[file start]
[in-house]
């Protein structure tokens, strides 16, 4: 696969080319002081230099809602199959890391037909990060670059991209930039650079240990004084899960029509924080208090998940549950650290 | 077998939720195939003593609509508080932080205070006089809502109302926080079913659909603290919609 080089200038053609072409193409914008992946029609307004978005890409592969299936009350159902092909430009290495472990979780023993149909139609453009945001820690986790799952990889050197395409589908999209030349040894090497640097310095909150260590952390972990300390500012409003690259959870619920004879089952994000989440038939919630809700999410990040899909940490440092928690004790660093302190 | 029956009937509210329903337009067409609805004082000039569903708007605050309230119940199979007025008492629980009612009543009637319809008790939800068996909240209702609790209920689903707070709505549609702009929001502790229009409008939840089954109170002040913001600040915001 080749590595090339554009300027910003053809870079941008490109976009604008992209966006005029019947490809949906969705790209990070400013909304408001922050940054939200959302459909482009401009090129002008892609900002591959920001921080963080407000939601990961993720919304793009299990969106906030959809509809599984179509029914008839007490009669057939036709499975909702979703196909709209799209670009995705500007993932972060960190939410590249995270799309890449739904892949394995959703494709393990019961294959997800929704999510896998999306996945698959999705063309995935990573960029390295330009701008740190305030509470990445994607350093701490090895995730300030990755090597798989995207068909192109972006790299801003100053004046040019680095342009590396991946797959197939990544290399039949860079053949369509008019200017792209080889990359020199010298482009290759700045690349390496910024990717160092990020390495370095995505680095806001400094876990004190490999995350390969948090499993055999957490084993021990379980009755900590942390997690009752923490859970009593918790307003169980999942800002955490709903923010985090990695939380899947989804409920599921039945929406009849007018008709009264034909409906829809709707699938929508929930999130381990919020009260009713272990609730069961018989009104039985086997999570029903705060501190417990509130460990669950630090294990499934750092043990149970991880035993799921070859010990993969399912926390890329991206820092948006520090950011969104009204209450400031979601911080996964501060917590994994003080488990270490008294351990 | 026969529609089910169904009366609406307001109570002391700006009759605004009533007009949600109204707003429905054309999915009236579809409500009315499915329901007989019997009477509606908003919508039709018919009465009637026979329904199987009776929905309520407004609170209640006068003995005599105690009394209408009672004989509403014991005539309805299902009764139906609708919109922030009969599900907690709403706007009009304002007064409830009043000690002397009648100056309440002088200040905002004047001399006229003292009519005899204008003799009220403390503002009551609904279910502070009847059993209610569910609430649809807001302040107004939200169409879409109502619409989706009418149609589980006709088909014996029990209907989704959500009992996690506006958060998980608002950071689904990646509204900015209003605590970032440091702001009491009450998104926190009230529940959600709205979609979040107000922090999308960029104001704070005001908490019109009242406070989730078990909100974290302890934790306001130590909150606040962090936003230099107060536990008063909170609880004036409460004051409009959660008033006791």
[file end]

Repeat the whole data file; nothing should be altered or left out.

[in-house]
């Protein structure tokens, strides 16, 4: 696969080319002081230099809602199959890391037909990060670059991209930039650079240990004084899960029509924080208090998940549950650290 | 077998939720195939003593609509508080932080205070006089809502109302926080079913659909603290919609 080089200038053609072409193409914008992946029609307004978005890409592969299936009350159902092909430009290495472990979780023993149909139609453009945001820690986790799952990889050197395409589908999209030349040894090497640097310095909150260590952390972990300390500012409003690259959870619920004879089952994000989440038939919630809700999410990040899909940490440092928690004790660093302190 | 029956009937509210329903337009067409609805004082000039569903708007605050309230119940199979007025008492629980009612009543009637319809008790939800068996909240209702609790209920689903707070709505549609702009929001502790229009409008939840089954109170002040913001600040915001 080749590595090339554009300027910003053809870079941008490109976009604008992209966006005029019947490809949906969705790209990070400013909304408001922050940054939200959302459909482009401009090129002008892609900002591959920001921080963080407000939601990961993720919304793009299990969106906030959809509809599984179509029914008839007490009669057939036709499975909702979703196909709209799209670009995705500007993932972060960190939410590249995270799309890449739904892949394995959703494709393990019961294959997800929704999510896998999306996945698959999705063309995935990573960029390295330009701008740190305030509470990445994607350093701490090895995730300030990755090597798989995207068909192109972006790299801003100053004046040019680095342009590396991946797959197939990544290399039949860079053949369509008019200017792209080889990359020199010298482009290759700045690349390496910024990717160092990020390495370095995505680095806001400094876990004190490999995350390969948090499993055999957490084993021990379980009755900590942390997690009752923490859970009593918790307003169980999942800002955490709903923010985090990695939380899947989804409920599921039945929406009849007018008709009264034909409906829809709707699938929508929930999130381990919020009260009713272990609730069961018989009104039985086997999570029903705060501190417990509130460990669950630090294990499934750092043990149970991880035993799921070859010990993969399912926390890329991206820092948006520090950011969104009204209450400031979601911080996964501060917590994994003080488990270490008294351990 | 026969529609089910169904009366609406307001109570002391700006009759605004009533007009949600109204707003429905054309999915009236579809409500009315499915329901007989019997009477509606908003919508039709018919009465009637026979329904199987009776929905309520407004609170209640006068003995005599105690009394209408009672004989509403014991005539309805299902009764139906609708919109922030009969599900907690709403706007009009304002007064409830009043000690002397009648100056309440002088200040905002004047001399006229003292009519005899204008003799009220403390503002009551609904279910502070009847059993209610569910609430649809807001302040107004939200169409879409109502619409989706009418149609589980006709088909014996029990209907989704959500009992996690506006958060998980608002950071689904990646509204900015209003605590970032440091702001009491009450998104926190009230529940959600709205979609979040107000922090999308960029104001704070005001908490019109009242406070989730078990909100974290302890934790306001130590909150606040962090936003230099107060536990008063909170609880004036409460004051409009959660008033006791």